Last week I took delivery of a shiny, new, whistles-and-bells Nikon D800 camera.
It has been bought to replace my ageing D2X, which has given sterling service for the past seven years. The old guy has been carted all over the planet and got on with the job of showing the world as I see it with nary a problem. It has shrugged off the freezing temperatures of high-altitude mountains; hot, sandy deserts; dense, humid jungles; and salt-laden oceans. No bother. The only ‘amendment’ I have had to make is to apply zinc-oxide tape to hold the card door closed (both screws were lost somewhere on a the trek up to Makalu base camp in the Nepali Himalayas).
My old camera has aged with me – kind of fits in with the way I travel. I would like to think that, like me, it could still do the job. Sad to say though, technology, as well as time, has overtaken it. The sensor is too small for one thing and strangely it wasn’t built with a camera-mounted flash.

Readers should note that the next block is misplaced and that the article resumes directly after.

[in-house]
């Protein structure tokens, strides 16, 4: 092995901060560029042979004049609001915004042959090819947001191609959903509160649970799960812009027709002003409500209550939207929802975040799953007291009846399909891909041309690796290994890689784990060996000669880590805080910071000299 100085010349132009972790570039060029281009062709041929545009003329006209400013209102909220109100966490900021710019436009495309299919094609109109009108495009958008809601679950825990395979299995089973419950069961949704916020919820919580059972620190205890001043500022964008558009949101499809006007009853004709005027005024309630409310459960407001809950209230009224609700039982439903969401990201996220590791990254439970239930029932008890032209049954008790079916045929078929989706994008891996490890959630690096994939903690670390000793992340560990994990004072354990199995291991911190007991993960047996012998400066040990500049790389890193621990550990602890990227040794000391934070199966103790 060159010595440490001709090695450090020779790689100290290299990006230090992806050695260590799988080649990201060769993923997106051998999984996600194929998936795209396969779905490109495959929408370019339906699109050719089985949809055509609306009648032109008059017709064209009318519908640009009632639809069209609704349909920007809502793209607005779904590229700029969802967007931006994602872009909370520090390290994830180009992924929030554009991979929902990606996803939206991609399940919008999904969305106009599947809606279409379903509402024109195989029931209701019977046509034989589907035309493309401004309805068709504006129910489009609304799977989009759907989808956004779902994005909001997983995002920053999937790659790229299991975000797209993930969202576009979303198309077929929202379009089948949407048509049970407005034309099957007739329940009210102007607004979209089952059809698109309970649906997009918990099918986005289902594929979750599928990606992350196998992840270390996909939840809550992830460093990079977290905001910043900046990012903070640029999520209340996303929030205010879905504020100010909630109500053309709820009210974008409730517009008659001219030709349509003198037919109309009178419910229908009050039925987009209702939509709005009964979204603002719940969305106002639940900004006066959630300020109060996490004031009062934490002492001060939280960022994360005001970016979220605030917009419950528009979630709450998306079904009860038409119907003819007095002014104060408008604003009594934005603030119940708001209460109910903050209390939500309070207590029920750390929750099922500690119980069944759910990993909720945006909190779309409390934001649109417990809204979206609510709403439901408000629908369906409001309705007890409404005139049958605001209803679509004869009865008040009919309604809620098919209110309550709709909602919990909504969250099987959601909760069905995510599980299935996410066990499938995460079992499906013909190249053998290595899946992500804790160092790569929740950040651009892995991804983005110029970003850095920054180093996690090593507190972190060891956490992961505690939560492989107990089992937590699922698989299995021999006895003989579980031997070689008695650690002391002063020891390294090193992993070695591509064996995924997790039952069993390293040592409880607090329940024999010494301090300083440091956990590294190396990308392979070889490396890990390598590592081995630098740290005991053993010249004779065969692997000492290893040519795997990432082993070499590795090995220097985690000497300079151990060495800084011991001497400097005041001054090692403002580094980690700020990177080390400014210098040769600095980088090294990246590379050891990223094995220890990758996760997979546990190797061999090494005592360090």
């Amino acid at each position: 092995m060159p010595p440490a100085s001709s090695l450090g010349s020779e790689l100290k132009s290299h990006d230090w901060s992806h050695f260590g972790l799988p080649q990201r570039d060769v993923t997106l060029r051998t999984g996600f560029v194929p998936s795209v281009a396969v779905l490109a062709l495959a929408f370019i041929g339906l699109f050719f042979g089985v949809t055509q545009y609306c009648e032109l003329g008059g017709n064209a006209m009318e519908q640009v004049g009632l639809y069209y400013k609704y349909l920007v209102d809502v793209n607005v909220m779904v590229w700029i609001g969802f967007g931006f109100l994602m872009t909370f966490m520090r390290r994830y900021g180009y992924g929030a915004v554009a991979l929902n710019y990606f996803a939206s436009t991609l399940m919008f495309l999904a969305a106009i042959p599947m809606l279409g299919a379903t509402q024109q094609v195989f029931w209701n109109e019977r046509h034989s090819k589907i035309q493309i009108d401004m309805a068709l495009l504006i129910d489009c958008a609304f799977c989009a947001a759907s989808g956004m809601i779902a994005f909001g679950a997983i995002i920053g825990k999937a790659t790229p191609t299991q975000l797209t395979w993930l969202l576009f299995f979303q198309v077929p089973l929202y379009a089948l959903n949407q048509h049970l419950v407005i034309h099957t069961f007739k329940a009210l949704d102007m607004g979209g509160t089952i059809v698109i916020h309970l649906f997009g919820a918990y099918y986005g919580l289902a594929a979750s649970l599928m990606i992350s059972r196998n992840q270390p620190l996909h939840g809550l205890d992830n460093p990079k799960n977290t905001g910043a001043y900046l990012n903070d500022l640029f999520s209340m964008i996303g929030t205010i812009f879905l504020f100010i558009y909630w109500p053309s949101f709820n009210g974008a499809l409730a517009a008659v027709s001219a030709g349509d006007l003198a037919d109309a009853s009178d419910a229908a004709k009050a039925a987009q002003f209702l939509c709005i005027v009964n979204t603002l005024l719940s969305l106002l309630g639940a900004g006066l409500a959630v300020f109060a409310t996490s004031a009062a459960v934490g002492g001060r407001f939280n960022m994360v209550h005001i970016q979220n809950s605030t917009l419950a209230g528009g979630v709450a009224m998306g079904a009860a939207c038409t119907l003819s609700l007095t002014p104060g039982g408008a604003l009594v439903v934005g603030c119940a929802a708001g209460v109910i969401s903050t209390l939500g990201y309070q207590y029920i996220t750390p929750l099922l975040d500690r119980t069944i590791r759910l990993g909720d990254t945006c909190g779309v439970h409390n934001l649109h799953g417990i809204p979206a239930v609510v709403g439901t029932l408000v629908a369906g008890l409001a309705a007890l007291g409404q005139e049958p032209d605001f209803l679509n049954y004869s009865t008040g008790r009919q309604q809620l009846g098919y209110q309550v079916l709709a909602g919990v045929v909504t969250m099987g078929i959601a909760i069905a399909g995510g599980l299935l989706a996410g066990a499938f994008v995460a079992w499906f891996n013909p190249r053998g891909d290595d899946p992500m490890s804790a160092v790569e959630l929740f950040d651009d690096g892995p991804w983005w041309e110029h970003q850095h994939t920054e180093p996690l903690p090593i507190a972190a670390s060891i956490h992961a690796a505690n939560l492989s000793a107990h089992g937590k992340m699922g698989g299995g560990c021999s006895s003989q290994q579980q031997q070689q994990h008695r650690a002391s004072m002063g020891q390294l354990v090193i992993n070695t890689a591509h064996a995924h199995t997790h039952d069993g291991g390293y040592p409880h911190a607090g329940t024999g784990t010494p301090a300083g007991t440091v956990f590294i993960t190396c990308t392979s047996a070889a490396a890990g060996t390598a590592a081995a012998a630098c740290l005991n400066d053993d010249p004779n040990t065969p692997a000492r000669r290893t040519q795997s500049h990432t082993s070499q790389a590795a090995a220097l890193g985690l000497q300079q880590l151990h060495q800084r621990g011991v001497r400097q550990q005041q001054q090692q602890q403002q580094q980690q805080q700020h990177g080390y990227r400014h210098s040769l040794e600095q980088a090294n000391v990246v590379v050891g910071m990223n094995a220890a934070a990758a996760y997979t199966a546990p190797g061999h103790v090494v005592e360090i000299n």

I have been playing with the new toy the past couple of days and am already blown away with what it can do. The quality oozes from the 36 million mega-pixels (the most of any DSLR, apparently), it carries out all sorts of smart functions and can shoot high definition video to boot. The instruction manual is 448 pages long (before you ask, that is 448 pages purely in English) and will take me a month of Sundays to trawl through.
Annoyingly I have found out that my three year old Mac doesn’t support the NEF/RAW files the new camera creates. Bugger. Nothing, it would seem, is future-proof.
I’m sure it will help with my work, but I feel that the new pup will take a bit of getting used to. I’ve had the old guy a long while and know it’s nuances and foibles; I’m not scared of it getting bashed around a bit. This shiny new pup though, well….
Time to find out if an old dog can learn new tricks.